Thursday, June 14, 2012

So, shoplifting is ok now?

I was recently in our neighborhood Ann Taylor Loft purchasing some fantastic summer wear. As I was shopping, I noticed a somewhat sketchy looking individual skulking around the store. When the employees greeted her, the woman announced that she was waiting for her friend.

After browsing, I tried on my items and headed to the register. As I was checking out, the shady character left the store, setting off the alarm. All of the employees looked toward the door, sighed, and shook their heads.

“Isn’t anyone going to go after her?” I asked.

“No,” responded the lady at the register. “We aren’t allowed to do that. We could get sued.”

I considered that. “You know, I’ve been stopped at Target for setting off the alarm. I waited at the door until an employee came to search my bag.”

The woman snorted. “Well, I would tell you to sue Target.”

So, I’m confused. What is the point of an alarm if there is no consequence for stealing? I thought it was common knowledge that you will be stopped or pursued if you set off the alarm.


JD and Elena said...

Ya totally crazy! I remember when I worked at Old Navy for a little bit, it was the same way. If the alarm went off and they waited, we could check their bags, but couldn't like chase them down. No sense.

Stevie said...

It was the same way when I worked at Pac Sun. If the alarm went off and they stopped and willingly handed you their stuff, you could check it (like that's going to happen if they are stealing). Otherwise, you couldn't approach them. I was told it was more a liability thing than a risk of getting sued. In theory, if you tackled them, you could be sued for assault. But my boss just told us that there was any piece of merchandise in the store worth us potentially getting harmed by a shop lifter for approaching them. I like that explanation better :)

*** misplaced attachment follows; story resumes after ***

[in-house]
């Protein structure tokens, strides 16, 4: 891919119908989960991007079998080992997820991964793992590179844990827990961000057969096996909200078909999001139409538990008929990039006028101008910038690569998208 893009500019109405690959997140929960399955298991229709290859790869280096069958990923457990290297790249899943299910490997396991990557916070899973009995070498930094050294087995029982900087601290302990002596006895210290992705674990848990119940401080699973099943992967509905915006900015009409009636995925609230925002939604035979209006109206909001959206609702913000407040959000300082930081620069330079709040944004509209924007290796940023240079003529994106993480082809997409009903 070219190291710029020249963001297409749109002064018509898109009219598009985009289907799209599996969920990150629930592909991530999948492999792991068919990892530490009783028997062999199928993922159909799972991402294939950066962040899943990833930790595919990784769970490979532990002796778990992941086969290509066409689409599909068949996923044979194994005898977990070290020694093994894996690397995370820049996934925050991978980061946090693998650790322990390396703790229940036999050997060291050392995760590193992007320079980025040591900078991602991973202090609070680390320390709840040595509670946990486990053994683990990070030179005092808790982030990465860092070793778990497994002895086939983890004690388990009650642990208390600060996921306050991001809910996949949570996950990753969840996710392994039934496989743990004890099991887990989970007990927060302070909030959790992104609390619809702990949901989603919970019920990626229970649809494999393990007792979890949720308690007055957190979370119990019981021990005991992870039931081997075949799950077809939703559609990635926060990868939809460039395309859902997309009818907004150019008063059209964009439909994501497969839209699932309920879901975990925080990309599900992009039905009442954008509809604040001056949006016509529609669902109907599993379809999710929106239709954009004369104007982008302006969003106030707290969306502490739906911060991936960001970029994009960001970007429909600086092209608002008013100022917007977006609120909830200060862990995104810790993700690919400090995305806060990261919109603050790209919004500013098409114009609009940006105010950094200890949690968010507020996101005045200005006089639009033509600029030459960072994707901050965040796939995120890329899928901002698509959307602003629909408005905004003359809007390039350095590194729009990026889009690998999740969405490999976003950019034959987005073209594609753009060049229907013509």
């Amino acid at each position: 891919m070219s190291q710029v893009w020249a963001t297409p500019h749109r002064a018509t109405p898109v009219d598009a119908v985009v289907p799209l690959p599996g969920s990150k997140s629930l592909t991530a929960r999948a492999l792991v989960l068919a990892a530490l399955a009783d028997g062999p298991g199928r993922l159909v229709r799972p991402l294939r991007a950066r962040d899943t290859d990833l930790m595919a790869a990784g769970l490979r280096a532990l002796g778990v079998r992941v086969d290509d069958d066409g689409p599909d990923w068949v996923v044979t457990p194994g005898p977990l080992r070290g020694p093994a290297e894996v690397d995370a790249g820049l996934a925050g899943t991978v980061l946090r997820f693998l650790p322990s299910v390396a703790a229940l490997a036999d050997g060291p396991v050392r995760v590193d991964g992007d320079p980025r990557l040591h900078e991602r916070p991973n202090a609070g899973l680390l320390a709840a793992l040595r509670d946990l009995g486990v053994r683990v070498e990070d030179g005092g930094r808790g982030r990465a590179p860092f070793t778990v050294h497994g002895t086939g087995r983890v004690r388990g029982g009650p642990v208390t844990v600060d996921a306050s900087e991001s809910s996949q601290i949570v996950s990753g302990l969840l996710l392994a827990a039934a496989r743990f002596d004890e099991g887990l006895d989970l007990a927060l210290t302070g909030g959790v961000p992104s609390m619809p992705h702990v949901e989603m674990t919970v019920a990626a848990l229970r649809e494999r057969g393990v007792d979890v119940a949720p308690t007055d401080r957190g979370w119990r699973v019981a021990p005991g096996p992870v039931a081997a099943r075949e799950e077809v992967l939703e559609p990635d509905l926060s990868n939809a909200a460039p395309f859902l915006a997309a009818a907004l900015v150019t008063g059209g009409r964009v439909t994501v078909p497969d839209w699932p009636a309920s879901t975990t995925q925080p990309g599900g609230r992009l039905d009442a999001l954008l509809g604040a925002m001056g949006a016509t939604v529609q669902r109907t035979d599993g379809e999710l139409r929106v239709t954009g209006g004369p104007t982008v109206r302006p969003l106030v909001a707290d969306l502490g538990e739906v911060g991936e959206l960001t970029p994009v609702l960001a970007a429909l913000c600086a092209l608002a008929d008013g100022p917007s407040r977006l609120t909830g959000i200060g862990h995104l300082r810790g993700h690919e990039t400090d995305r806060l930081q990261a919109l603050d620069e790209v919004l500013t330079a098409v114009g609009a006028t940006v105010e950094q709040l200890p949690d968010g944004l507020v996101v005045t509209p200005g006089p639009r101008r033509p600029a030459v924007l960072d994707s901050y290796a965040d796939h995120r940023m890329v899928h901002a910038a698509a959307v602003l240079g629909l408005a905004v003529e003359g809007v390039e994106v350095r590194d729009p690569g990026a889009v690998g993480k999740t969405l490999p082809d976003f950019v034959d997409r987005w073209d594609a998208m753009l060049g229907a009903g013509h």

Kaylyn said...

Isn't it sad? I worked at Maurice's for a few years, and that was one of the first things they went over in training. They gave us a few tricks on how to try and convince people to give back whatever they had stolen prior to reaching the door, but that only worked when you actually saw them take the item.

My boss at the time just explained to us that the reason you couldn't accuse them of stealing was due to the fact that they could sue you if you were wrong.... if you see them take something, but don't keep them in your line of vision, there's a chance that they could ditch the item and then you accuse them of stealing and they sue for defemation of character or something. It's completely ridiculous.

But, then again, you do also have the point that Stevie's boss made about the person doing something to harm you if you go after them, and that's one thing we were told as well. It seems a little far fetched, but I agree, a pair of jeans isn't worth getting shot over.

Mandee Shaffer said...

I don't want to live on this planet anymore.

Anonymous said...

It makes perfect sense. Shoplifting does not harm anyone. No one can claim they need this clothes more than the person taking them, and no one is harmed by a person taking them.

Also many clothes are just thrown away if they are not sold. So trying to stop shoplifters would only cause troubles.